It's easy to mistake boredom, stress, thirst, or the munchies for true hunger cues. This may lead to excessive snacking, second helpings, or less healthy food choices. Whether or not you are trying to lose weight, the tips below can help curb hunger throughout the day.
1. Plan for Protein
Protein contributes greatly to feeling full or satisfied after a meal. It tends to stick with us, minimizing the likelihood of feeling hungry shortly after eating. Most Americans eat adequate protein, but it may not be spread evenly throughout the day. If you need a snack between meals, try to include a protein food such as a small handful of nuts, a tablespoon of peanut butter, or a 1-ounce cheese stick to keep you feeling full.
2. Fill Up on Fiber
Fiber, like protein, increases fullness by lengthening the amount of time food to stays in the stomach. The average American eats only 15 grams of fiber each day. Men need at least 38 grams and women need at least 25 grams each day. Fiber rich foods include fruits, vegetables, nuts, seeds, beans, and whole grains. At the store, look for items with at least 5 grams of fiber on the nutrition label for a "high fiber" food. Practical ways to increase fiber include:
- Replacing half of the meat in a recipe with lentils (this provides an additional 5-10 grams of fiber)
- Adding extra vegetables or beans to a casserole or soup
- Choosing a fruit salad for a snack or dessert
3. Let Fluids Flow
Water keeps us hydrated and helps to fill the stomach. Drinking a glass of water right before a meal or beginning a meal with a broth-based soup can decrease the amount of food we eat at meals. Finish your meal with a cup of hot tea to tell your body it's time to stop eating. Ginger, lemon, or mint teas are especially good for cleansing the palate and decreasing the likelihood of continued snacking. What if hunger still hits in between meals or in the evening? It's possible that you aren't actually hungry. Your body could be trying to tell you it needs fluids! Try drinking a glass of water or other low-calorie beverage to satisfy the feeling.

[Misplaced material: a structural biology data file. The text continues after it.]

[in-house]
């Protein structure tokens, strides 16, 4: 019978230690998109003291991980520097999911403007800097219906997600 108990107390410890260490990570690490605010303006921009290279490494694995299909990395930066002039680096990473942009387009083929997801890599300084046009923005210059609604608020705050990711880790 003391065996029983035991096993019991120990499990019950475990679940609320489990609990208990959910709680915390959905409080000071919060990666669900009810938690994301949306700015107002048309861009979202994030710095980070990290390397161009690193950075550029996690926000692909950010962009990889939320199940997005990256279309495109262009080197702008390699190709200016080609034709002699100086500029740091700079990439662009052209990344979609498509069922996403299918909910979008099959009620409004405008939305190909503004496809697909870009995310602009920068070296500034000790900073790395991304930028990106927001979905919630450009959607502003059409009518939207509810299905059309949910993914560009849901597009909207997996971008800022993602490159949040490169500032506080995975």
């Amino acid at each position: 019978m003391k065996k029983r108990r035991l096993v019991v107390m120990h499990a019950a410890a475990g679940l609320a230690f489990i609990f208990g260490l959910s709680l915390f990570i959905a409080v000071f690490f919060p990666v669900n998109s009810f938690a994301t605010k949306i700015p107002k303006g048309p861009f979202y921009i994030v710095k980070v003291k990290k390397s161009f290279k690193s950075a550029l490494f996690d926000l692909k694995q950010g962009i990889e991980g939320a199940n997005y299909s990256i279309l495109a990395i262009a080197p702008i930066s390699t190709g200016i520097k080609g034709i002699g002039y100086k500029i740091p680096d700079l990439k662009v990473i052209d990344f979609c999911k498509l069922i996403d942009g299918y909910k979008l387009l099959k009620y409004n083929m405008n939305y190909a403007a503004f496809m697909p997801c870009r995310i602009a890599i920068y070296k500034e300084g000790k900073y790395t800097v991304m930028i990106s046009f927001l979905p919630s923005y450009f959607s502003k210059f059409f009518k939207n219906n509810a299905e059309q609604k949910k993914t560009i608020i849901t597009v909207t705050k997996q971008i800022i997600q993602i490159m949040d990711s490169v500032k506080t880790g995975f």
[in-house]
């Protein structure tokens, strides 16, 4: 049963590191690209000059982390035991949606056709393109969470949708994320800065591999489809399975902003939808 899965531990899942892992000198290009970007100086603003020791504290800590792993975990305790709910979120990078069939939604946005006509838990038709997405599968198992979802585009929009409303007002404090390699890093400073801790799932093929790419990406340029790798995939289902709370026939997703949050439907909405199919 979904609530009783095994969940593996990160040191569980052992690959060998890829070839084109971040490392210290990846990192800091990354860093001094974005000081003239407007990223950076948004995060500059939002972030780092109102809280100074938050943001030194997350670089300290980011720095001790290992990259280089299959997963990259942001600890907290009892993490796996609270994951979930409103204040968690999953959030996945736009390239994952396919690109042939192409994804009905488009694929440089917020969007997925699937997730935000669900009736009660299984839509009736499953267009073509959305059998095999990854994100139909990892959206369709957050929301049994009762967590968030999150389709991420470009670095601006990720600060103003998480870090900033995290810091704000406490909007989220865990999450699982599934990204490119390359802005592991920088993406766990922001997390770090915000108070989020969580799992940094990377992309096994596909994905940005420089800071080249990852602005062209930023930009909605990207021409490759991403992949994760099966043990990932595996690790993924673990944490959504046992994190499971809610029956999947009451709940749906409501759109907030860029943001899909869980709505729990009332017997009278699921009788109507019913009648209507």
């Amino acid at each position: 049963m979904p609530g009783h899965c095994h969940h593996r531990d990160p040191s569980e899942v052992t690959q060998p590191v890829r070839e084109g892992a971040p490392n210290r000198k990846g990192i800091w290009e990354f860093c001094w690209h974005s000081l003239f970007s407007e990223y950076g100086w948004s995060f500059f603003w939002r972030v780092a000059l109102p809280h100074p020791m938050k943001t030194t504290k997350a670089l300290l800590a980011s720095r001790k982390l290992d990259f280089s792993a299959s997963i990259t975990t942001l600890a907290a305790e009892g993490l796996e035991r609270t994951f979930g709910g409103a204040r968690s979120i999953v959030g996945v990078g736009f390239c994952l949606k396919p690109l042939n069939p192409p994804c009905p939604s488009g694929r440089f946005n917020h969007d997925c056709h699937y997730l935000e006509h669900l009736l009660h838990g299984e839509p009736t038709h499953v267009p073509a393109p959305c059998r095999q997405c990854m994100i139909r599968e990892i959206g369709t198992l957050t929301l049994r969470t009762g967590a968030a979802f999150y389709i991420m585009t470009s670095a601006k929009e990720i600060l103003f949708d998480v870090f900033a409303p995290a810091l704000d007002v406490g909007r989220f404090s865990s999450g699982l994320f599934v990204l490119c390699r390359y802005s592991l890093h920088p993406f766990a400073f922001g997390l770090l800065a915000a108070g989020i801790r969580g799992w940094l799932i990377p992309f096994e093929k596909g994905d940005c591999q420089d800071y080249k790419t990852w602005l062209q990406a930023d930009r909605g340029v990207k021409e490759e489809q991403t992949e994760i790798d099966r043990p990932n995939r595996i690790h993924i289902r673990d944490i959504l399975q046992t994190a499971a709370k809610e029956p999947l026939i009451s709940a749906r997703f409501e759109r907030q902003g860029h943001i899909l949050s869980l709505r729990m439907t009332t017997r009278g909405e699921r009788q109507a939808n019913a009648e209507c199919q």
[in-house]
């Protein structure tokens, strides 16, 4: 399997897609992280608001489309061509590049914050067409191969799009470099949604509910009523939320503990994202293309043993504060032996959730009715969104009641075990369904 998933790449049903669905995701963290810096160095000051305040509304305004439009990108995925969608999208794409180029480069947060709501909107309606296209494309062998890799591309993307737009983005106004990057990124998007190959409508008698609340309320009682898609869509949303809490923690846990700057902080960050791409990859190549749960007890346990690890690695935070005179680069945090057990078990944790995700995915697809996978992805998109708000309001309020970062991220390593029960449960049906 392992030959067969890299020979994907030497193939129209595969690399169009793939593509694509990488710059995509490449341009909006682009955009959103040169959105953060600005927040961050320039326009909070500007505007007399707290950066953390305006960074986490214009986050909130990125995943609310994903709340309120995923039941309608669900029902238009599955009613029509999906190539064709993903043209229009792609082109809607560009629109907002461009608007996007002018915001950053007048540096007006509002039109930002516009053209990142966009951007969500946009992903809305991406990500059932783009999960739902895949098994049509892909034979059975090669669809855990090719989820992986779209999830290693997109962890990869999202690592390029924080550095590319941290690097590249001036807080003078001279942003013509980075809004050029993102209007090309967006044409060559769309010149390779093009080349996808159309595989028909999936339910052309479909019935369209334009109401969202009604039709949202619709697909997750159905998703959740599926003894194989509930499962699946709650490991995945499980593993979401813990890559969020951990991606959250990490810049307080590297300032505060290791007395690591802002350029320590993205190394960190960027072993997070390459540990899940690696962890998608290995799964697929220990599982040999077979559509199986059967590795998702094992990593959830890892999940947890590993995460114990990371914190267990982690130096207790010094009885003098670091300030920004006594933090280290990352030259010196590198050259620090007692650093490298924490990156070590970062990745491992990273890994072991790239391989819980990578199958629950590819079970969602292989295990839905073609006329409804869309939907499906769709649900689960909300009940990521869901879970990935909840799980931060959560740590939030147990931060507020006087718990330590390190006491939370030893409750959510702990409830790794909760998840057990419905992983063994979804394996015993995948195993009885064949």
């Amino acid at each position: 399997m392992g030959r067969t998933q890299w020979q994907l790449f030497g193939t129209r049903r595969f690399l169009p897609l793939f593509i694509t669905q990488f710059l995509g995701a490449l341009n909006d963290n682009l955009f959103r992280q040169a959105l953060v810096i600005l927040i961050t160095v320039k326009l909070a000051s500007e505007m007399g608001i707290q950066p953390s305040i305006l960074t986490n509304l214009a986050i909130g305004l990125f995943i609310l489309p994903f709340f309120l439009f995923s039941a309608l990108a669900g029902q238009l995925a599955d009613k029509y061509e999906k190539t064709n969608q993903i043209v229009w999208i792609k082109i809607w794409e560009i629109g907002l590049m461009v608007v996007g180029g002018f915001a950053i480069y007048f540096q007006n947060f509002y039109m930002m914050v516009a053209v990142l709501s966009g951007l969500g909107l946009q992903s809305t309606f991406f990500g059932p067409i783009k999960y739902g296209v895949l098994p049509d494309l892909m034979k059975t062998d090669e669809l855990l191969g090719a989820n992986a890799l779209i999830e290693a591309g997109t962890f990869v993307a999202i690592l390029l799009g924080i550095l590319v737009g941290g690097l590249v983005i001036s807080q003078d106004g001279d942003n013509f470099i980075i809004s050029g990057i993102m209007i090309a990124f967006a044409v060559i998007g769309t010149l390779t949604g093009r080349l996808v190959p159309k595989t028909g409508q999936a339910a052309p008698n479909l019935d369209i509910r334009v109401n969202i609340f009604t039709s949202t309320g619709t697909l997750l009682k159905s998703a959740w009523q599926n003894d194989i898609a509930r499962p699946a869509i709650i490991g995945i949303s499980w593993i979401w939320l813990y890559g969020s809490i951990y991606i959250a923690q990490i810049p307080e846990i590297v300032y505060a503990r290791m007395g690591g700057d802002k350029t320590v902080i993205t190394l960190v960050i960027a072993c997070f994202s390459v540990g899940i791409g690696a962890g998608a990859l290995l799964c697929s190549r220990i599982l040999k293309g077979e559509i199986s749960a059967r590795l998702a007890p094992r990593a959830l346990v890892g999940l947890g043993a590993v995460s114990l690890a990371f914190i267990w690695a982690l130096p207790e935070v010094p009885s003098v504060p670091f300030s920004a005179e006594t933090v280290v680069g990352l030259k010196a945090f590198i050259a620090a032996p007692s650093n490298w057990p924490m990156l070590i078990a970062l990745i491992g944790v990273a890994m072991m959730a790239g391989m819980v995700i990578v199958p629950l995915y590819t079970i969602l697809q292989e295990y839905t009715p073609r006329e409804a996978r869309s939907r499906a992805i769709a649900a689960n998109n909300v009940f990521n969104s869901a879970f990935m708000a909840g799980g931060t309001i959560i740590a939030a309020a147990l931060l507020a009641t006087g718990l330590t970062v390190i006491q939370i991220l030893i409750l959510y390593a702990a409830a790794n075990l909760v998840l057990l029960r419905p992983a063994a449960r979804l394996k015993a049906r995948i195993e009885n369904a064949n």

4. Munchies Management
Is food constantly on your mind? Try to keep food out of sight and re-direct your attention to something else. Leave the room, start a conversation with someone, or take a short walk. If that doesn't work, try a low-calorie, crunchy snack. This is could be dry cereal, snap peas, popcorn, carrots, celery sticks, or dried fruit (watch out for added sugars). Or, keep your mouth busy with chewing gum or a peppermint.
Adequate and high-quality sleep contribute largely to the regulation of the hormones that send both hunger and fullness cues. Research has shown that lack of sleep can lead to increased appetite and/or a decreased feeling of fullness, resulting in overeating. Your body needs about 7-8 hours of sleep to be well rested and function optimally. Try to make sleep a priority since it affects more than just your energy level!
Try the tea or trail mix recipe below the next time you feel hangry.
Cinnamon Almond Milk Tea
Granola Trail Mix